POLITICS--As Trump and the Republicans work to eliminate Obamacare and “replace” it with an economic unicorn that would wipe out health insurance for tens of millions Americans, some politicians in California are pushing for a single-payer healthcare system in the Golden State.
A bill (SB 562) recently introduced by Ricardo Lara and Toni Atkins passed the California Senate and is now in the Assembly. Legislative analysts hung a $400 billion per year price tag on it. Another study said it would only be $330 billion. Regardless, it’s a lot of money.
Some Assembly Democrats are balking at the potential cost and claiming single-payer healthcare can only be done on a federal level. According to them, California’s nation-sized economy (sixth largest, ranking between Britain and France) can’t handle it.
And yet many of these legislative invertebrates are the first to proclaim that healthcare is a right and not a privilege. A right that can’t be exercised is not a right.
Establishing universal access to healthcare as a right would be dramatic change in American culture. It will take courage to be the first.
Less than 200 years ago, the right to public education didn’t exist in most places in the United States. No government made parents send their children to school. In most cases, even those who wanted their kids to learn to read and write had to pay for the privilege. Schools were not a priority for government, and certainly not the federal government.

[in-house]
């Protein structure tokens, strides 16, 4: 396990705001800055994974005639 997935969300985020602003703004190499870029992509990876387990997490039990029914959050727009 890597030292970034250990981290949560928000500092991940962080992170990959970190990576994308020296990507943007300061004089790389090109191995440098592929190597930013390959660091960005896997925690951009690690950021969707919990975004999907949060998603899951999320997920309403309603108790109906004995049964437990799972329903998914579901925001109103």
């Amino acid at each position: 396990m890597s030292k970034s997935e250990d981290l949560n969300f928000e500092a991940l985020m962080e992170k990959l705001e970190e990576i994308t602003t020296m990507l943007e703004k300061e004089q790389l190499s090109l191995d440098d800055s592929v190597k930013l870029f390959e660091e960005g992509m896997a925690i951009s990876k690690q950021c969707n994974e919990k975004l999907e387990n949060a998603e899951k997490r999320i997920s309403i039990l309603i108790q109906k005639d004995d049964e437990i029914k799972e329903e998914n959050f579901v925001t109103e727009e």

It wasn’t until 1837 that the state of Massachusetts established the first state board of education in the United States and appointed Horace Mann as its secretary. He fought for public schools and the right of all to attend them. I’m sure many taxpayers in the Bay State fought against paying for other people’s children to get an education at their expense; but, thanks to Mann, the concept of universal public education was established in this country.
Mann believed education was critical to making democracy work. He understood that citizens who could read and write would raise not just the economic level of the nation, but also be able to fully participate in government. By the end of the 19th century, the literacy rate in America was well north of 90 percent. Today, it’s nearly 100 percent.
Universal public education—as a right—spread from Massachusetts to the rest of the country. The fabled one-room schoolhouse stocked with McGuffey’s Readers is a time-honored American archetype. In the midst of the Civil War, the federal government provided money for establishing colleges, including the University of California. After the Civil War, compulsory school attendance laws were enacted.
The vast majority of Americans today believe that access to education is a right, one guaranteed by government using taxpayer dollars. It’s not in the Constitution, but Horace Mann and the people of Massachusetts made it happen.
Many of the things we take for granted started with a few people acting on a good idea. They didn’t quibble about the price tag. They understood the benefits far exceeded the cost. And they sure didn’t wait around for the politicians in Washington, D.C. to do it for them.
(Doug Epperhart is a publisher, a long-time neighborhood council activist and has served on the Board of Neighborhood Commissioners. He is a contributor to CityWatch and can be reached at: Epperhart@cox.net)
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